April 4, 2019 - Seaborne coking coal prices are likely to remain above $170/t fob Australia in 2019, despite expectations of some further price cuts in the near term, according to attendees at this week's Eurocoke Summit in Amsterdam.
"Overall, we expect prices to be rangebound at $180-215/t [fob Australia] depending on short-term balance," Jim Truman, principal analyst for metallurgical coal at Wood Mackenzie said, adding that prices will maintain "a nice distance over marginal costs for producers".
Some other attendees put the medium-term price floor slightly lower at around $170/t fob Australia. But the general consensus is that the medium and long-term outlook for global demand growth is strong enough to keep prices comfortably supported in a price range that has been dubbed "the new normal".
Prices may drop further as the second quarter unfolds, U.S. producer Xcoal's president and chief commercial officer, Jack Porco, said today, warning of pent-up Australian volumes now emerging the market and well-stocked customer inventories globally that are leaving buyers in no rush to restock. But he added that the longer-term price outlook is robust.
For U.S. coking coal, the demand outlook is strong and supply growth potential is constrained while investors remain unwilling to commit to long-term projects.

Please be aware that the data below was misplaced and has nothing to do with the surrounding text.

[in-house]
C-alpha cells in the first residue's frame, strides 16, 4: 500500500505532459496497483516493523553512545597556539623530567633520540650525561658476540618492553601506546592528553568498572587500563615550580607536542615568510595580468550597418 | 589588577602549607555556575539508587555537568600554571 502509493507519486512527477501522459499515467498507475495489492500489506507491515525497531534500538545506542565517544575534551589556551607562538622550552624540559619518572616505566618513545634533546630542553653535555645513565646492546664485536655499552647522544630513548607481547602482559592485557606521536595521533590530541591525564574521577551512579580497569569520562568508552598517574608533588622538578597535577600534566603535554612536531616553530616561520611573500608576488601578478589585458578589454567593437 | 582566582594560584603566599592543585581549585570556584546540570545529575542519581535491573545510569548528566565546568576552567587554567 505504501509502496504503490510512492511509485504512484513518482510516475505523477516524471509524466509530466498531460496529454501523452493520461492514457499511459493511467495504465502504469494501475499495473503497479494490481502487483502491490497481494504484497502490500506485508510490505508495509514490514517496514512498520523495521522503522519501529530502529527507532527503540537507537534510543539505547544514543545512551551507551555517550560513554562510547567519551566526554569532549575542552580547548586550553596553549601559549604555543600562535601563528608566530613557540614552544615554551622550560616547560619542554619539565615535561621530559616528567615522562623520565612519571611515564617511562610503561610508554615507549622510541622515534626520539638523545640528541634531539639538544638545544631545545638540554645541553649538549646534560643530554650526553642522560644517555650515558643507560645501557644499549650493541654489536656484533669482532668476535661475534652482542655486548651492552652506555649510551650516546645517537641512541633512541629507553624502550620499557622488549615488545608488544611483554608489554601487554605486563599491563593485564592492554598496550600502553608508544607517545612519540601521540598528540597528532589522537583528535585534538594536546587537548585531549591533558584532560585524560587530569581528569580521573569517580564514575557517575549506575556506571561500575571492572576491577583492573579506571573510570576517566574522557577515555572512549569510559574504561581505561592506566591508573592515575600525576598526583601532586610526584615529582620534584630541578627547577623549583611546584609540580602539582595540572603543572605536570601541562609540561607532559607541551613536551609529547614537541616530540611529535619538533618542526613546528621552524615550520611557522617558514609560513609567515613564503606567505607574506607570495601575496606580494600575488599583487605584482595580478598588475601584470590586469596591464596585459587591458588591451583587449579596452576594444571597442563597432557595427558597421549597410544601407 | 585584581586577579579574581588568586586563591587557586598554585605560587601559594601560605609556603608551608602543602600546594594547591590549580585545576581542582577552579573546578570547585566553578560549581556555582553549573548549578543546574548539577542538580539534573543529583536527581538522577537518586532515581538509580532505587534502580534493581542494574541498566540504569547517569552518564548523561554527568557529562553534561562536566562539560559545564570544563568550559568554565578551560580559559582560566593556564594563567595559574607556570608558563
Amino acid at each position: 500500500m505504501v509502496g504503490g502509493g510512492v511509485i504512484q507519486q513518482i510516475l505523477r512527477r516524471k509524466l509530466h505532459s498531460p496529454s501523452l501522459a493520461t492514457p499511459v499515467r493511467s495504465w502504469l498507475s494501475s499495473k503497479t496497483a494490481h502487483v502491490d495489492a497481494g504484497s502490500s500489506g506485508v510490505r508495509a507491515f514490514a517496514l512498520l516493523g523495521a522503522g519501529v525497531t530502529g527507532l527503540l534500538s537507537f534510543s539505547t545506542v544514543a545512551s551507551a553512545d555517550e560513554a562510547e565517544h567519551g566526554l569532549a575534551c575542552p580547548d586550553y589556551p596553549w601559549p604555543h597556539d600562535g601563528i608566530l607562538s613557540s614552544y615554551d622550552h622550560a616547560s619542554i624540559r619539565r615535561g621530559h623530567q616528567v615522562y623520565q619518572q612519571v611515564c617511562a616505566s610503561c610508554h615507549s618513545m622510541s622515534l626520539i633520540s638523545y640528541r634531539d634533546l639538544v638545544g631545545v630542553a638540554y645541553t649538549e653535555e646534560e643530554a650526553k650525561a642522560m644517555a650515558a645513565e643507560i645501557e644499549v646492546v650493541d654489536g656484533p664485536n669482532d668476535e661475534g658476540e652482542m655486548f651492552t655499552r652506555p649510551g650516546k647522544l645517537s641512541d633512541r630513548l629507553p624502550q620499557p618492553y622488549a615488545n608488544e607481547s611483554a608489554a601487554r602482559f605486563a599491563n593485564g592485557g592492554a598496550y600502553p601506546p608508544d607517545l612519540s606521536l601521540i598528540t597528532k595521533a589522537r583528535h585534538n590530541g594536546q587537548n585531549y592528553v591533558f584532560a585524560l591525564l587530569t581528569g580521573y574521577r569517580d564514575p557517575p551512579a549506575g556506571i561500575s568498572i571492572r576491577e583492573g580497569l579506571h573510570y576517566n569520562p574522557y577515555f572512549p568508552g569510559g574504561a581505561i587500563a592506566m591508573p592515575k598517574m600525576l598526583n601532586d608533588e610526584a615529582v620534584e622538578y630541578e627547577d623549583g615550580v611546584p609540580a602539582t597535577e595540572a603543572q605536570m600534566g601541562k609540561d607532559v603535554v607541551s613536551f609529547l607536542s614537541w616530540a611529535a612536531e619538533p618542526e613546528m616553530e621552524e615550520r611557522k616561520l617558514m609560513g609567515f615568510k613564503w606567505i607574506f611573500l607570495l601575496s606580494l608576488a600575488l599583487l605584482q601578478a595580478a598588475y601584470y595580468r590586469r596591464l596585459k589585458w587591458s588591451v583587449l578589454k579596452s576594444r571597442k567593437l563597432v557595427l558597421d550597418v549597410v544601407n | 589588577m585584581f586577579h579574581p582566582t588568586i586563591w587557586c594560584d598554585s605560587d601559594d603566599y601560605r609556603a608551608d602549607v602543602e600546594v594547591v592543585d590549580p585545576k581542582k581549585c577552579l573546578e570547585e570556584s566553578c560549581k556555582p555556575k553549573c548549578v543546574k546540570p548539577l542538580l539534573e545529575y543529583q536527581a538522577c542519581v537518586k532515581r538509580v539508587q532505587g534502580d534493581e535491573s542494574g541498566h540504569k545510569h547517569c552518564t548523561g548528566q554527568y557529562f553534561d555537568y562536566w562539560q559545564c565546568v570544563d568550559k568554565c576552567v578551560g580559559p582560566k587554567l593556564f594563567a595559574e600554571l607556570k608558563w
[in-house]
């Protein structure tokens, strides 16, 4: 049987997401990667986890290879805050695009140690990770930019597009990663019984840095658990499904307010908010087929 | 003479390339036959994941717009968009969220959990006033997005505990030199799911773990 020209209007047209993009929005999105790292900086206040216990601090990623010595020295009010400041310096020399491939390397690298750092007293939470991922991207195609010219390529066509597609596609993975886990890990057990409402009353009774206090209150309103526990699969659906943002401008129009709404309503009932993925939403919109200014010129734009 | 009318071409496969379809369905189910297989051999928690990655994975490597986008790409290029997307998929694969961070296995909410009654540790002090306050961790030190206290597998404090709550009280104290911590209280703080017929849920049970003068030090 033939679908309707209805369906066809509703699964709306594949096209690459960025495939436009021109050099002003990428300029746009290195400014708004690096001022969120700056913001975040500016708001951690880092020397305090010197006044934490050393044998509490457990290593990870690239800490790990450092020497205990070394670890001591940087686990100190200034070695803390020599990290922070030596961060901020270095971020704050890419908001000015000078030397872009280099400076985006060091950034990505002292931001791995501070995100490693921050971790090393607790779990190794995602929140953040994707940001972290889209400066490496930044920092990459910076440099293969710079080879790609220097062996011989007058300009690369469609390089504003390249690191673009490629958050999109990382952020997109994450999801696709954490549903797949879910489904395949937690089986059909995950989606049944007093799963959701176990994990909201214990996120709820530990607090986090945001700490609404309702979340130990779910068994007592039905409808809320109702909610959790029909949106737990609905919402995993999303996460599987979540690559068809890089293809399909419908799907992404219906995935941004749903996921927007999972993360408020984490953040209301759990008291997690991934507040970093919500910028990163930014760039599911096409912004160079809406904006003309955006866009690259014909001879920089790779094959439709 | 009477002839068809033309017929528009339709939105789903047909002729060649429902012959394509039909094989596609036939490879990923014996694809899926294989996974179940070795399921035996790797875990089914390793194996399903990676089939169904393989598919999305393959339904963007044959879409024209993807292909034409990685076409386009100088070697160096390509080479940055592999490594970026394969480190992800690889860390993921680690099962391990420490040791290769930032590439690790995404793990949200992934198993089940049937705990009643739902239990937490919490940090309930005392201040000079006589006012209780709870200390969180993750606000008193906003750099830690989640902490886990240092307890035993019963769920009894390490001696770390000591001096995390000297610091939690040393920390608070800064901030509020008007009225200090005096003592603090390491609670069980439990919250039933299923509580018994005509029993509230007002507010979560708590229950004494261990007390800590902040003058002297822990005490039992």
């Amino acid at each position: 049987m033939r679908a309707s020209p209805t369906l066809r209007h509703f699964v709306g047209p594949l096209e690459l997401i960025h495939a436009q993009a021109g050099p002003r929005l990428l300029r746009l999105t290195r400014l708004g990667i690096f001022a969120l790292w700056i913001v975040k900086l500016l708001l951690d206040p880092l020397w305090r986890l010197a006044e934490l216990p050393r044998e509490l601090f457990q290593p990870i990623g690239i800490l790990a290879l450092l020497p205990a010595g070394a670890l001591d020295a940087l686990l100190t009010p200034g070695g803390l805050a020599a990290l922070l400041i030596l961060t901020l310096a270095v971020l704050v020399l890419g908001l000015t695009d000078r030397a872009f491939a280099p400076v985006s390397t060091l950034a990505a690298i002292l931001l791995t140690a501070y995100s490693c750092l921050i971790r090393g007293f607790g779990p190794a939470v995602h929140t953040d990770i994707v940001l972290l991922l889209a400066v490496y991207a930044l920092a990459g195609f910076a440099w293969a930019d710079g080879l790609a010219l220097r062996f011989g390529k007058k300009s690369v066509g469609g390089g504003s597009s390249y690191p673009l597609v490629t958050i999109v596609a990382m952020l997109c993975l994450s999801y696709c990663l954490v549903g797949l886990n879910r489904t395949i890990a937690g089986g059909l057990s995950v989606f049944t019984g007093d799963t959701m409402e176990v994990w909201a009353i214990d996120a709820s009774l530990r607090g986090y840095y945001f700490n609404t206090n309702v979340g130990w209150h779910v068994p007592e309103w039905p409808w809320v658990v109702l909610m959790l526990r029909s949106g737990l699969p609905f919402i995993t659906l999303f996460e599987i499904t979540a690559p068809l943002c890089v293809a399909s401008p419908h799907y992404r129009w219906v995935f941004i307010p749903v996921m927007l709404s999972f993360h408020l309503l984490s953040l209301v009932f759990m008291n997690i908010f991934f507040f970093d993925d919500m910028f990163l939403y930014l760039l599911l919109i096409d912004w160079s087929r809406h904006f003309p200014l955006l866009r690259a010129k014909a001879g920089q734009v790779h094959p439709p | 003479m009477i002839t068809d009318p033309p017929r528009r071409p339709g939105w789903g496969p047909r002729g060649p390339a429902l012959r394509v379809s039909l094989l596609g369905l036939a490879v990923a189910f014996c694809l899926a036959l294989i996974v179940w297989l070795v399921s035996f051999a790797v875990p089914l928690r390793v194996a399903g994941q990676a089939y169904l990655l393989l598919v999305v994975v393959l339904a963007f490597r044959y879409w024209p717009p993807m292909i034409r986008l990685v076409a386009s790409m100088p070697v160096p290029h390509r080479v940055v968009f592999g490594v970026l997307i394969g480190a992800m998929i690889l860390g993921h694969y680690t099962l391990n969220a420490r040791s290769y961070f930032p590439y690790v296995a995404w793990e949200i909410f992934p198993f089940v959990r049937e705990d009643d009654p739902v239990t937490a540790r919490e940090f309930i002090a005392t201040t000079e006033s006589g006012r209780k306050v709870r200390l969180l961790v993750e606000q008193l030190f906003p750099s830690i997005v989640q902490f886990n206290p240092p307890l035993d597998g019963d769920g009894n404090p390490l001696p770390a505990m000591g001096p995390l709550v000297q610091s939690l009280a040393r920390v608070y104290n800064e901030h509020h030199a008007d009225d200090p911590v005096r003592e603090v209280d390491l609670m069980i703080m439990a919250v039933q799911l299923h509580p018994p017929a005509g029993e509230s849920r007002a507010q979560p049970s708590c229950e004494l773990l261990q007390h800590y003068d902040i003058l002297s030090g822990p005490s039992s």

As a result, U.S. prices will remain in a stable range of $150-200/t fob Hampton Roads for now, according to U.S. producer Corsa Coal's vice-president for international sales, Fred Cushmore. Prices much higher than this will test steelmakers' profitability, but any lower will deter further mining investment, he said.
Porco added that he expects prices for high-volatile type A (HVA) coals to eventually lose their premium to low-volatile coals, and for the relationship between the two grades to return to a more traditional state. "There's limited supply of HVAs and premium low-vols in the US, so prices for both will probably remain pretty firm," he added.
Argus last assessed U.S. low-volatile coking coal at $182/t fob Hampton Roads, and HVA at $199/t fob Hampton Roads.
Overall, Wood Mackenzie estimates that global seaborne demand for coking coal will rise to 410mn t by 2040 from 310mn t in 2018. The consultancy expects Australian suppliers to capture most of that growth, given their low costs and relative proximity to India.
Wood Mackenzie's Truman expects India's demand for coking coal imports to rise by another 4mn t this year, which will include particularly strong growth in demand for pulverised coal injection (PCI).
The introduction of India's Insolvency and Bankruptcy Code in 2016 is playing an important role in allowing some underperforming steel plants to be resold, making it possible for those facilities to enter a new phase involving higher capacity utilisation rates and higher coking coal requirements, Australian producer Jellinbah's coal marketing manager, Chris Urzaa, added.
Urzaa highlighted Bhushan Steel, Bhushan Power and Steel and Electrosteel — all of which have been operating well below capacity in recent years and may now have the potential to ramp up.
Jellinbah estimates that India's coking coal imports could reach 30mn t/yr by 2030, up from 49mn t in 2018, while PCI imports rise to 17m t/yr from 8mn t in 2018.
And southeast Asia is expected to generate considerable coking coal demand growth, with Jellinbah anticipating that regional imports could grow to 26mn t/yr by 2030 from 8mn t in 2018. Southeast Asia's PCI imports are forecast to rise to 7mn t/yr from 2mn t/yr over the same period.